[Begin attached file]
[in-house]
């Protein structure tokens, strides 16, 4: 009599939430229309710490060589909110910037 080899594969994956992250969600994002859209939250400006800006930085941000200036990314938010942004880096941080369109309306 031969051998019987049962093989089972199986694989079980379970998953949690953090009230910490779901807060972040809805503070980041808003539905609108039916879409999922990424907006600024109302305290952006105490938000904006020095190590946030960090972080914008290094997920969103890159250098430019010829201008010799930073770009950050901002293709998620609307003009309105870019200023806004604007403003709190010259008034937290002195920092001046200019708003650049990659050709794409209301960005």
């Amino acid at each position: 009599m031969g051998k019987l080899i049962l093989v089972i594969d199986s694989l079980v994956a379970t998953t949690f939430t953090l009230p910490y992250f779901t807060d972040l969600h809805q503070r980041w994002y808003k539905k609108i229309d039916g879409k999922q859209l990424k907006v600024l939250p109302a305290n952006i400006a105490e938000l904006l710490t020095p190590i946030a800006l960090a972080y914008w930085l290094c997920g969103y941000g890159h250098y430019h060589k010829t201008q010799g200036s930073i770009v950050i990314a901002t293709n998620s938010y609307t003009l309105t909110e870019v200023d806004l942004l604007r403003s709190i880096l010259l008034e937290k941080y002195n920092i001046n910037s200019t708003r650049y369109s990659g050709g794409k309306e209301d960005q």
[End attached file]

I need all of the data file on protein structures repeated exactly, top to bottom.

[in-house]
């Protein structure tokens, strides 16, 4: 009599939430229309710490060589909110910037 080899594969994956992250969600994002859209939250400006800006930085941000200036990314938010942004880096941080369109309306 031969051998019987049962093989089972199986694989079980379970998953949690953090009230910490779901807060972040809805503070980041808003539905609108039916879409999922990424907006600024109302305290952006105490938000904006020095190590946030960090972080914008290094997920969103890159250098430019010829201008010799930073770009950050901002293709998620609307003009309105870019200023806004604007403003709190010259008034937290002195920092001046200019708003650049990659050709794409209301960005």
């Amino acid at each position: 009599m031969g051998k019987l080899i049962l093989v089972i594969d199986s694989l079980v994956a379970t998953t949690f939430t953090l009230p910490y992250f779901t807060d972040l969600h809805q503070r980041w994002y808003k539905k609108i229309d039916g879409k999922q859209l990424k907006v600024l939250p109302a305290n952006i400006a105490e938000l904006l710490t020095p190590i946030a800006l960090a972080y914008w930085l290094c997920g969103y941000g890159h250098y430019h060589k010829t201008q010799g200036s930073i770009v950050i990314a901002t293709n998620s938010y609307t003009l309105t909110e870019v200023d806004l942004l604007r403003s709190i880096l010259l008034e937290k941080y002195n920092i001046n910037s200019t708003r650049y369109s990659g050709g794409k309306e209301d960005q």